To restore the "standard" Windows MBR code, you can use the Recovery Console. That will allow Windows XP to boot (using NTLDR) but not Linux. Normally one would only do this when uninstalling Linux.
To restore the Windows MBR, boot from your Microsoft Windows XP Setup CD. If you have only a CD from Gateway, Dell, etc. then you can download a set of floppy disks from the Microsoft site. Boot from the CD or floppy disks and select the options to use the Recovery Console (not automatic repair).
Enter this command to restore the Windows Master Boot Record.
You do not have to install LILO to the Master Boot Record. You can install LILO to the partition boot sector for the Linux root partition. If you want LILO to boot first instead of Windows NTLDR then use the "fdisk" or "cfdisk" program in Linux to change which partition is the active "Boot" partition. To boot Linux first, make the Linux partition the "Boot" partition and remove the "Boot" designation from the Windows partition. Since you can't boot Linux until you do this, use a Linux boot CD to run "cfdisk" or "fdisk".
As mentioned in the previous post, you can add Windows to the LILO boot menu. You can also add LILO to the Windows boot menu, though it is more complicated. The advantage is that you can boot Windows NTLDR first and then select LILO. Depending on which partition is the "Boot" partition you can have either LILO or Windows NTLDR start first.
Here are the steps involved in adding Linux to the Windows XP boot menu.
Boot Linux and make a copy of the Linux root partition boot sector after installing LILO. You will have to repeat the following steps every time you change your LILO boot configuration or kernel image. I've found that GRUB is a little easier to deal with since you only have to do these steps once.
This is the Linux command to copy the Linux boot sector to a file.
dd if=/dev/hda2 of=/tmp/bootsect.lnx bs=512 count=1
Replace the "hda2" with the correct device name for your Linux root partition.
Next you have to transfer the file "bootsect.lnx" to your Windows XP partition's root directory. One way to do that is using a floppy disk. Another way is to use a partition such as FAT32 that both operating systems can access.
If your Linux partition is on the first hard disk (not first drive letter!) then you don't have to modify the file. If Linux is not on the first hard disk, then you have to change the drive identifier in the file.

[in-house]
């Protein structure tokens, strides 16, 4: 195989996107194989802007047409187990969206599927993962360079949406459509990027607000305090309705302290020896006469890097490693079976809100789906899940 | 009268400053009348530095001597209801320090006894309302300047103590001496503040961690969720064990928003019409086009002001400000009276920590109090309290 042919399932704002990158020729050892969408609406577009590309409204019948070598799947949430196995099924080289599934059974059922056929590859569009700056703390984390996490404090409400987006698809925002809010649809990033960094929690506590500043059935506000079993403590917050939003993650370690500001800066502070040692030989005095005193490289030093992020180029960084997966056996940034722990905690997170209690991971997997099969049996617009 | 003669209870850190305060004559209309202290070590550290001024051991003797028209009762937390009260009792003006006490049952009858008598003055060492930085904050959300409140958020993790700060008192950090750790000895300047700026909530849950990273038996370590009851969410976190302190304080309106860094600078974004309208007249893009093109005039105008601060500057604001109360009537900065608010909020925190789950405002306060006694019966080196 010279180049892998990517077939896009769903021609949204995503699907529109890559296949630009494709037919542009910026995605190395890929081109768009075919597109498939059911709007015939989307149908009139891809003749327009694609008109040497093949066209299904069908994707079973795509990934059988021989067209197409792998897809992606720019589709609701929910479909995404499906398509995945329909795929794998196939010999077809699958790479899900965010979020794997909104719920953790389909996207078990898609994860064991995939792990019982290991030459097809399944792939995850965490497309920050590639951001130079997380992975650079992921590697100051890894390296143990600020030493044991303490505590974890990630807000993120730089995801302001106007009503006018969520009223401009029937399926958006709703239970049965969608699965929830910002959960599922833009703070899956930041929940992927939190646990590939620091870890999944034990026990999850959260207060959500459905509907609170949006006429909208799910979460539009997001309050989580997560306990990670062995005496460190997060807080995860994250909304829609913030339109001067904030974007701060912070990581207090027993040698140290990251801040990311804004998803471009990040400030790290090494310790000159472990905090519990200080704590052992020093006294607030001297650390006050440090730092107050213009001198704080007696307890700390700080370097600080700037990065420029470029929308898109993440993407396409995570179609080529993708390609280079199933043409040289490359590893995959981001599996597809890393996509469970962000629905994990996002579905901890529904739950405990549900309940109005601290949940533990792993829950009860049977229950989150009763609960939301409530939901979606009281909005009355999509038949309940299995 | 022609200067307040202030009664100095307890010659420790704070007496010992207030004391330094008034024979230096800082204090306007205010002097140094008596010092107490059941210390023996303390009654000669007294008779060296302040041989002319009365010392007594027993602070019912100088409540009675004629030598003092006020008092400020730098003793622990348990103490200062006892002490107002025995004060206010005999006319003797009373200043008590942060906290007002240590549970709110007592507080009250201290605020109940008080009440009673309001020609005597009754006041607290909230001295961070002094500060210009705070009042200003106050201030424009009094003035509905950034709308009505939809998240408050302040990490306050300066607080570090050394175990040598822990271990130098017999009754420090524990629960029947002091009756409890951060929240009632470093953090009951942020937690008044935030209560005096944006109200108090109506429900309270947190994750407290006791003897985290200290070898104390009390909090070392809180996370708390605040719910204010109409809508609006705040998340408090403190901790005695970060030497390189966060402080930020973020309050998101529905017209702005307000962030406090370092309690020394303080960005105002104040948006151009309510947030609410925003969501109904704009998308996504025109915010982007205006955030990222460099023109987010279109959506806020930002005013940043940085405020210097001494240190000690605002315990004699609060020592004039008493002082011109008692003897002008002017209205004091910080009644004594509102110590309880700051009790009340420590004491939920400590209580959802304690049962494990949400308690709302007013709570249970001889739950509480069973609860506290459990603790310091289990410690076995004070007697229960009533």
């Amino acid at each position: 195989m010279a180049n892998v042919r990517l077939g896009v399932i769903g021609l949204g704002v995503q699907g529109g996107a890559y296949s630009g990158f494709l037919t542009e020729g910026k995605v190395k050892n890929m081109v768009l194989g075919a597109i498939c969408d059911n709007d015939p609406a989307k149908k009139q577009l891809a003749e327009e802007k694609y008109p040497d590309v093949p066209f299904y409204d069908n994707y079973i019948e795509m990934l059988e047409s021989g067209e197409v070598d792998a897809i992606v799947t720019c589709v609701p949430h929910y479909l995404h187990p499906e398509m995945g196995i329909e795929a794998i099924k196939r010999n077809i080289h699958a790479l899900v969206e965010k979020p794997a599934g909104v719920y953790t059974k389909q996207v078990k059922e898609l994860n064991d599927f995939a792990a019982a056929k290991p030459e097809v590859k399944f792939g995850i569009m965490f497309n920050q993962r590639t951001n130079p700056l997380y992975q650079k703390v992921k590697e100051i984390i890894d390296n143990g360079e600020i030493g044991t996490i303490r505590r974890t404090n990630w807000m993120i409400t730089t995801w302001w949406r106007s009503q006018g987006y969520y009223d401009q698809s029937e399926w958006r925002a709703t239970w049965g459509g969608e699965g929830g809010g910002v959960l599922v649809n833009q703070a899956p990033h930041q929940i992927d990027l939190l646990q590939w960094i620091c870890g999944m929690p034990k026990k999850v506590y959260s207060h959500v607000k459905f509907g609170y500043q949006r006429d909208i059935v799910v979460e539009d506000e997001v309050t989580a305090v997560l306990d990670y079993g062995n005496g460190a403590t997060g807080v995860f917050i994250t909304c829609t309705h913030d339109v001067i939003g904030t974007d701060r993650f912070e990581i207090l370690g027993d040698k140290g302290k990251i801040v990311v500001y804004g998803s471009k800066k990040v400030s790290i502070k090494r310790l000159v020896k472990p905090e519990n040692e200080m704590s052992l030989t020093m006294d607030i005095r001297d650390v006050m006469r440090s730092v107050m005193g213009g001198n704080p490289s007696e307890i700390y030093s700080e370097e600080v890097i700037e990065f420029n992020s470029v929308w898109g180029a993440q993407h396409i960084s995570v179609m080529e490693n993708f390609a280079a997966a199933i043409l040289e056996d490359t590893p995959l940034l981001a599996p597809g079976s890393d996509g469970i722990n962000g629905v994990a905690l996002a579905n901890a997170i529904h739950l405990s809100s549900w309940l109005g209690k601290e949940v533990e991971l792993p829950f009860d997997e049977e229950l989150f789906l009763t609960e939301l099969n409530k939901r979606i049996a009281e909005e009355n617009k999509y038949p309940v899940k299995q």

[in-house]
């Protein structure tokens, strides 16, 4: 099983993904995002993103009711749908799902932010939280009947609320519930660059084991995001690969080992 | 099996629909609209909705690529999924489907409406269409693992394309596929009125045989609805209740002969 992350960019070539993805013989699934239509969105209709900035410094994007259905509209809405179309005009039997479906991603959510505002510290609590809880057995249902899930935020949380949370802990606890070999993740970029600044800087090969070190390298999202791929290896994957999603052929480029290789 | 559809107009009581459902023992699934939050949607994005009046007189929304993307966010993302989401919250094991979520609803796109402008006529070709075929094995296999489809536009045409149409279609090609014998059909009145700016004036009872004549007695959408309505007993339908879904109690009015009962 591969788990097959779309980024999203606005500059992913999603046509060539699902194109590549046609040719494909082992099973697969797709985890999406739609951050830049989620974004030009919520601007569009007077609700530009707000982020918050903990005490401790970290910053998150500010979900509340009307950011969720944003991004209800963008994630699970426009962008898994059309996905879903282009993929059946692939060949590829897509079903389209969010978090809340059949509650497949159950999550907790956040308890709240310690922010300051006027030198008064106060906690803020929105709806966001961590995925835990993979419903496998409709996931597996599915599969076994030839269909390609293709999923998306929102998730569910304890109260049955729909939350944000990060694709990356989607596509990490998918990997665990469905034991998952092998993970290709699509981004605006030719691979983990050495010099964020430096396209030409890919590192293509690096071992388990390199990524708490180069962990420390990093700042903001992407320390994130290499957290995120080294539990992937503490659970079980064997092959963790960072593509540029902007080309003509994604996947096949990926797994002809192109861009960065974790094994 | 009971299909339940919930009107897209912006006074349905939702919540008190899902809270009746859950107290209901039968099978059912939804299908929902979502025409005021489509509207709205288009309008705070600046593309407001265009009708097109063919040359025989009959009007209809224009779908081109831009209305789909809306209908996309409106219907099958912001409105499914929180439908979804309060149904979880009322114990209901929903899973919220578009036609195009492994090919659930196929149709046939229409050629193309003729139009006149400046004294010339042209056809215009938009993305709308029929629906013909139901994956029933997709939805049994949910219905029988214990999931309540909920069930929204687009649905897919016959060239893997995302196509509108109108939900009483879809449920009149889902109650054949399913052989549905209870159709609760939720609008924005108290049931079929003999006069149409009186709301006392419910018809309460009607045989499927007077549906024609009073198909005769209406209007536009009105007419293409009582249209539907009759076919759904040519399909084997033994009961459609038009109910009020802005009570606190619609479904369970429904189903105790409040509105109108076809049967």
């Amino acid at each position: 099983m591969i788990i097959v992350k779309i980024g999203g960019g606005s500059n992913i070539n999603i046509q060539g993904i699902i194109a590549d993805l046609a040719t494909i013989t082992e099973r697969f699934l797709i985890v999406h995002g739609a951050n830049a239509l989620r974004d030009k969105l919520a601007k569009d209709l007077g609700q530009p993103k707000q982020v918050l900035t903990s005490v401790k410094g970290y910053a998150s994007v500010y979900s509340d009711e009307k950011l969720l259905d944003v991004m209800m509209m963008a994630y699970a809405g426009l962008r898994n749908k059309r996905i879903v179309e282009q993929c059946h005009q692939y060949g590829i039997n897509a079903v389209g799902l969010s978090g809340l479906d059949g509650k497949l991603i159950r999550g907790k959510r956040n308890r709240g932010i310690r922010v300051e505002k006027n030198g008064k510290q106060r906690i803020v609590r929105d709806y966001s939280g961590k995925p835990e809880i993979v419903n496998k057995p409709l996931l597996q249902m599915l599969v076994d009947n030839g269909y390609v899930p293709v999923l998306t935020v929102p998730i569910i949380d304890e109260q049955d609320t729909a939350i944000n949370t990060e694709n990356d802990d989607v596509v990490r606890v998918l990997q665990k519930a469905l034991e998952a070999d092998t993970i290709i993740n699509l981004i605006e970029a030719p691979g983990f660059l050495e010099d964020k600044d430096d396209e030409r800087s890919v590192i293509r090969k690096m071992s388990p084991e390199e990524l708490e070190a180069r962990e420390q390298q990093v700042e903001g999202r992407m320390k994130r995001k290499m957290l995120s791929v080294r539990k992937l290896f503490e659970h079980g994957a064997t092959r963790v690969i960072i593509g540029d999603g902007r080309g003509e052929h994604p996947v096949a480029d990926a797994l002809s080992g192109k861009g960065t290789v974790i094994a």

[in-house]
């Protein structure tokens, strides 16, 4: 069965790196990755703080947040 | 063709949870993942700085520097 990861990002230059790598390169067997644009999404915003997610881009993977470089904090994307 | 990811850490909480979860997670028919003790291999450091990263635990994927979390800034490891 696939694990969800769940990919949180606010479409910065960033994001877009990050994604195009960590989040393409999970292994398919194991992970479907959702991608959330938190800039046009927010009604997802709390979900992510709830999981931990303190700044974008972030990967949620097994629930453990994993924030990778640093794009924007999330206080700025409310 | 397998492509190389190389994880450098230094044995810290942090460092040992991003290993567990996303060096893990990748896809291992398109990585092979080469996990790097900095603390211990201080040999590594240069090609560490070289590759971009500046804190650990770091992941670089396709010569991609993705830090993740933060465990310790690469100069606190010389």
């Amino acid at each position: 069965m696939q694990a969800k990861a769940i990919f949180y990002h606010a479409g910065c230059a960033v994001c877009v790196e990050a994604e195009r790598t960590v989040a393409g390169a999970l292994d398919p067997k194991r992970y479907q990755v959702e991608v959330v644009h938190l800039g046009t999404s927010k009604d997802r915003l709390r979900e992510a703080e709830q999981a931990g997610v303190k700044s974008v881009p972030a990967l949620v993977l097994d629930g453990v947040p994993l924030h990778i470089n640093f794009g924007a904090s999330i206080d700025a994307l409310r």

Add the Linux boot sector file to your Windows boot menu. Remove the read-only attribute from the file "boot.ini" in the Windows root directory. That's a hidden file, so turn on the option in the folders to show hidden and system files. Use notepad to edit "boot.ini".
multi(0)disk(0)rdisk(0)partition(1)\WINDOWS="Microsoft Windows XP" /fastdetect /NoExecute=OptOut
I showed the lines that you add or change in bold. The timeout can be any number of seconds, and 0 will not display any menu (you have to press F8 for the menu).
How can you patch the boot sector file for a different drive ID?
One way is to edit the file with the "debug" program in Windows.
Use this command to start the debug program.
Then use the (lower case L) "l" command to load the data into memory.
Use the "e" command with an offset to enter new data for the drive ID. The offsets start at 100 hex, so offset 0 in the sector is offset 100 in the debug program.
After you are done editing the data, write it back to the boot sector file and exit the debug program.
Drive IDs are 0x80 for the first hard disk, 0x81 for the second hard disk, etc. And, I do mean hard disk, not drive letter. If letters C, D and E are all on the first hard disk then you use 0x80 for all of them and do not need to patch the boot sector.
Unfortunately the byte that you patch depends on the version of LILO. In some cases you may not even need to patch it because it may be correct. If you want you can try the boot sector file and then patch it if it doesn't work for Linux on some other hard disk.